Therefore, irrespective of the outcome of such an encounter, one’s Being-in-South-Africa has been challenged and opened to other possibilities thus leaving one in a state of vulnerability. As it is against human nature to remain in a state of vulnerability one has two options – either fight or flight, but both these options are essentially the same. One can either flee from the other by seeking to ignore the other’s Being-in-South-Africa or one can fight the other’s Being-in-South-Africa and deny the other a right to the shared space. Both these options are essentially the same as they both work from the premise that one’s Being-in-South-Africa is correct and the other’s Being-in-South-Africa can be ignored or destroyed, thus making one’s own Being-in-South-Africa absolute. This fight or flight response is seen in South Africa in various forms of cultural-linguistic antagonism through which cultural-linguistic ghettos are created. A ghetto mentality is where one’s Being-in-South-Africa is stated as absolute and no other views are tolerated so much so that one denies the other a right to Dasein (a right to be there – here in South Africa). This view is expressed in various forms of religious, cultural or ideological fundamentalism and explains why fundamentalism is flourishing in South Africa.

The more politically correct response to this vulnerability would be to take on a liberal position where diversity is tolerated. On what basis is such tolerance of diversity possible? It is possible by constructing a new Being-in-South-Africa that includes diversity and more specifically tolerance of diversity. If one places this into Lacanian discourse theory (1991) one could argue that what is necessary is to develop a new master discourse where tolerance is in the position of truth.

Wolfgang Welsch and Calvin Schrag developed their theories of transversal reasoning as one possibility to create a new space for plurality, that is to say creating sufficient reason, such as transversal reasoning, for Being-in-a-diverse-world. Transversal reasoning is empty of specific content and thus as a pure logical space it is open for the reasonable conversation between various rationalities (see Welsch 2008a, 2008b & Schrag 1992) or various kinds of Being-in-the-world. It is the necessary reasoning strategy for Being-together-of-diverse-forms-of-Being-in-the-world.

Is transversal reasoning really so pure or does it open this space for the power struggle between competing rationalities, or does it itself become a powerful epistemic discourse and therefore a form of epistemic injustice, as Michel Serres argued concerning the wolf and the lamb in his book Hermes (Serres 1982:15)? The wolf always drinks upstream from the lamb even if the stream is the stream of pure logic. If the stream from which the wolf and the lamb drink is the stream of pure logic, as Welsch tried to argue, it remains a stream where the strong know best and therefore it opens this transversal reasoning of pure logic to the misuse of power as the dominant discourse determines the ’pure’ logic, or the dominant discourse becomes ’pure tolerant logic’.

Is this not what is happening with the liberal West where diversity is tolerated as long as it does not disturb the dominant economic interests? You can be as diverse as you wish, you can follow any fashionable fad, unless your fad questions the basic working of the market economy and then your eccentricity will be labelled terrorist.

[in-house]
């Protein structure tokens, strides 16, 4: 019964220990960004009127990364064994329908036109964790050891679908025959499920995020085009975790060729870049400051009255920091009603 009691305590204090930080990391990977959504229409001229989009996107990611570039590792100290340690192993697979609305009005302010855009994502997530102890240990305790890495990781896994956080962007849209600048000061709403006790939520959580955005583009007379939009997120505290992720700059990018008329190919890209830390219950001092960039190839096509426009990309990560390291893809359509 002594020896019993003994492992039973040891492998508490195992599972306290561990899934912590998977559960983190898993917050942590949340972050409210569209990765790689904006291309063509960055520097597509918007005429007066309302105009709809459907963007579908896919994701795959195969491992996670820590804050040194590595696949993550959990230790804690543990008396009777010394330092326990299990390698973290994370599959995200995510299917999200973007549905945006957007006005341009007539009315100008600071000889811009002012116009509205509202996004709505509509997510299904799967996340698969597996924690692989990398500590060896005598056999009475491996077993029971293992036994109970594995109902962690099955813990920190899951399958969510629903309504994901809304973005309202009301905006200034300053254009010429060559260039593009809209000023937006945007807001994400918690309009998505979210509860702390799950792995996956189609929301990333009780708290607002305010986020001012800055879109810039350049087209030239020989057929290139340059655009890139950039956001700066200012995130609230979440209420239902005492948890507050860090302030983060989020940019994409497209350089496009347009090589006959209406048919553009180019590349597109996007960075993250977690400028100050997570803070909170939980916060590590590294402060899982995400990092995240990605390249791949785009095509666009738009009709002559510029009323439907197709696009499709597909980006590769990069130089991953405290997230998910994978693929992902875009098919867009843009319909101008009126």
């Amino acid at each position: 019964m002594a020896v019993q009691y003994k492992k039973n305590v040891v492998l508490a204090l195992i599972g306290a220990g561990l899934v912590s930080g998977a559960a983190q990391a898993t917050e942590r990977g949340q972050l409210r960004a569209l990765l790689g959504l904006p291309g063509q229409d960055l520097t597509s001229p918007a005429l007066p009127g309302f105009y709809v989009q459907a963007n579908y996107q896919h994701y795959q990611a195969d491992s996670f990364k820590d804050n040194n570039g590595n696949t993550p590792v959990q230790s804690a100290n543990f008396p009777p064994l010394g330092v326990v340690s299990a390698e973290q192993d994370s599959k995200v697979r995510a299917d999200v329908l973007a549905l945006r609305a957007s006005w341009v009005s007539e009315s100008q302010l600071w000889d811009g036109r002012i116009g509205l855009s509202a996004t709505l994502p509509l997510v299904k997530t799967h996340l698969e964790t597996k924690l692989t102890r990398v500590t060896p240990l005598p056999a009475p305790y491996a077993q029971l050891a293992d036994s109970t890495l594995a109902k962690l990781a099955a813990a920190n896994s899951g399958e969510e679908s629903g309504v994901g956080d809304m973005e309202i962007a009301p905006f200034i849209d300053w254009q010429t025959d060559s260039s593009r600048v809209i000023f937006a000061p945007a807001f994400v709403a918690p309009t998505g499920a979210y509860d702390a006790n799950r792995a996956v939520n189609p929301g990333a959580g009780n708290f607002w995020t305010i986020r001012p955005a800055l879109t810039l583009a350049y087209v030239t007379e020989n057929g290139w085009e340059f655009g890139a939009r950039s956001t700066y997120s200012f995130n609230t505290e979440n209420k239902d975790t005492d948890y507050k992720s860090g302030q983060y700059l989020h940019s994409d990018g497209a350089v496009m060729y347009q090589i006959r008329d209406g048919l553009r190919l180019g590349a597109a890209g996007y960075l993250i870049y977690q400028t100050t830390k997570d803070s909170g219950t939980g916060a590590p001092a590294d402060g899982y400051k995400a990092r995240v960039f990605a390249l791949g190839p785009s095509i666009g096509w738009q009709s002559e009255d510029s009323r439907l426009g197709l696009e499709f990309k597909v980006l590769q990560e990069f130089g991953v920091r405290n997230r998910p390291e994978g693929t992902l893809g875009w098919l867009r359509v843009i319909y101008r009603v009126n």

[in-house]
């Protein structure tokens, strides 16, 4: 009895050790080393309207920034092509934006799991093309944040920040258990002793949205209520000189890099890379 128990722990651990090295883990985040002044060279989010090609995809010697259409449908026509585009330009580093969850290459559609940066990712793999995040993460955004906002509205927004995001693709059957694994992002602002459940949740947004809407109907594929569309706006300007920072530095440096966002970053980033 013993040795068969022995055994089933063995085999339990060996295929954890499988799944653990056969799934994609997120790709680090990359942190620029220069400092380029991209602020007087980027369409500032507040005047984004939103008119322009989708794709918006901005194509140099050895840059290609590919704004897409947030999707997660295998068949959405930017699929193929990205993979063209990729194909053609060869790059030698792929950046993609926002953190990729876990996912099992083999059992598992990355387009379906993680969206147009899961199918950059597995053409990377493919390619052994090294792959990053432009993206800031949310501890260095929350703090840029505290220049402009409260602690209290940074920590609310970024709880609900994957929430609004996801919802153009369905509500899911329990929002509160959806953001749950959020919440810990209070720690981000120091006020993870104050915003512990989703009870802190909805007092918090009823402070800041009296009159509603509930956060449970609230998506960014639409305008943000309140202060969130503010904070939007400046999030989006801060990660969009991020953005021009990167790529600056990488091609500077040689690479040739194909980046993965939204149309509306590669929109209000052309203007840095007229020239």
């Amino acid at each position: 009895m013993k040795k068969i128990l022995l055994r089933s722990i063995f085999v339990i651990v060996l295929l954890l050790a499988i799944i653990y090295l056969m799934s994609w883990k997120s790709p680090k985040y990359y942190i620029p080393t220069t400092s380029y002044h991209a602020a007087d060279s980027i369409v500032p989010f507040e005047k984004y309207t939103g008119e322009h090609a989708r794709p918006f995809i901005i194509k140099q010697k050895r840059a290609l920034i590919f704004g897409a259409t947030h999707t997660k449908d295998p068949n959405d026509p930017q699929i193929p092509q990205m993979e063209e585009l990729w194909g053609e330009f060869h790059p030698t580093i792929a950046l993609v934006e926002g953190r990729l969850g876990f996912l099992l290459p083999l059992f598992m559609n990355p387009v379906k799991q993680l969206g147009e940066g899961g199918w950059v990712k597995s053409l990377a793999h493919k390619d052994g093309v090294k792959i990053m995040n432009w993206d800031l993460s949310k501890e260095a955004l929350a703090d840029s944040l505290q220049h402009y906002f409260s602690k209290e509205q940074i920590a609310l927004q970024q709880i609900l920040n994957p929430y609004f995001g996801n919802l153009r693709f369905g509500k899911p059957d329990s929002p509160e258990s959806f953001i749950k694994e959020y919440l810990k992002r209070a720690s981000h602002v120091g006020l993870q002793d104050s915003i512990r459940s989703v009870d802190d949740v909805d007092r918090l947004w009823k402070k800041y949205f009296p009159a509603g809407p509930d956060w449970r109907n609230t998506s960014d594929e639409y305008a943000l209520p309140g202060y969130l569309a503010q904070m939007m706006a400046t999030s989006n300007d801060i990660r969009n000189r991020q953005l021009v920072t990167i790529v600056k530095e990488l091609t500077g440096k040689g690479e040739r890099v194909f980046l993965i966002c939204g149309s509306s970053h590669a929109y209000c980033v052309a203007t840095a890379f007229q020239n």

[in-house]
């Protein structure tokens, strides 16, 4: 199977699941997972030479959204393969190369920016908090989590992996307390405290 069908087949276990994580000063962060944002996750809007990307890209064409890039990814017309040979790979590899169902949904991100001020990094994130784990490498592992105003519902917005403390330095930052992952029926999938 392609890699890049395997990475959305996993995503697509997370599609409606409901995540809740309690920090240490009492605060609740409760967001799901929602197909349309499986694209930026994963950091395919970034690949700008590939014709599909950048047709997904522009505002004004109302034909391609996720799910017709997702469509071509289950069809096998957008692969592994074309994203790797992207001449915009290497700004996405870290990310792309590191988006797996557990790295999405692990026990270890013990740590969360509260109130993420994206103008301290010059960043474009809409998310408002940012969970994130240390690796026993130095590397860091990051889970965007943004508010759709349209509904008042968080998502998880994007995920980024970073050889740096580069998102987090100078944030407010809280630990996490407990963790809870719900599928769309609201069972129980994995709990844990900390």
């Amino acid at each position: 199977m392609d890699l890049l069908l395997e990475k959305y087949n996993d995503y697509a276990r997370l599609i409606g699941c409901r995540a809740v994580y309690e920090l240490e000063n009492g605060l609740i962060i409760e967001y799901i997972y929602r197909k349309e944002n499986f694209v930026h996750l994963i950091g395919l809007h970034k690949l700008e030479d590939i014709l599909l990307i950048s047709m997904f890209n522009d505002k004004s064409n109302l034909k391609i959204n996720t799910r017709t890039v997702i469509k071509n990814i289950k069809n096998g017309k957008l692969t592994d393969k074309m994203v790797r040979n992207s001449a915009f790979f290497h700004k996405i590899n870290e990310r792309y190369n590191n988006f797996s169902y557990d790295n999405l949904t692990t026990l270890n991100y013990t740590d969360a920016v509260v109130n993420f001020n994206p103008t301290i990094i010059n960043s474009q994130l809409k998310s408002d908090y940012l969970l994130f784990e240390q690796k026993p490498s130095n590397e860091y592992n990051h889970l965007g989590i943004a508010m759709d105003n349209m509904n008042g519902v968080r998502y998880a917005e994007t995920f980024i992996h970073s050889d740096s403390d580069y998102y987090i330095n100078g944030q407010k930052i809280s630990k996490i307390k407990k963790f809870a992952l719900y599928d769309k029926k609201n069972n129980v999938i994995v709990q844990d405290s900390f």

The challenge is to remain in this position of vulnerability or homelessness, as Slavoj Žižek argues, ‘homelessness remains irreducible; we remain forever split, condemned to a fragile position between the two dimensions, and to a “leap of faith” without any guarantee’ (Žižek 2006:9). He continues by asking if this is not what Hegel proposed – that the new home of philosophy is in a way homelessness itself as the very open movement of negativity (Žižek 2006:9)?

In this article I shall seek to unpack this irreducible homelessness (vulnerability), not as something that should be overcome, but as something that can be embraced without it becoming once more a master discourse where in the position of truth, now is vulnerability. This radical homelessness (vulnerability) is the absolute absence of a transcendental home (Heimat) to which we strive and thus it can be compared to a form of radical immanence where the search and longing for a transcendental meta-discourse is given up and immanent homelessness and vulnerability is all there is. To say it within the context of Jacques Derrida’s thinking: all there is, is the text or context (see Derrida 1997a:158) and this text or context is characterised by différance – radical openness towards the trace of the other as the faint memory of the past never present and a future that is always still to come (see Derrida 1982:12, 21). This means not seeking a transcendental meta-discourse, but remaining in the vulnerable position of being questioned by the other, without transcending that vulnerable position via recourse to a transcendental discourse where unity or identity is again achieved, but on another plane like Kant’s Weltbürgergesellschaft (see Žižek 2006:9). On this other plane or meta-level the differences are sublated into a greater identity of reason, for example transversal reason of a new space: Weltbürgergesellschaft.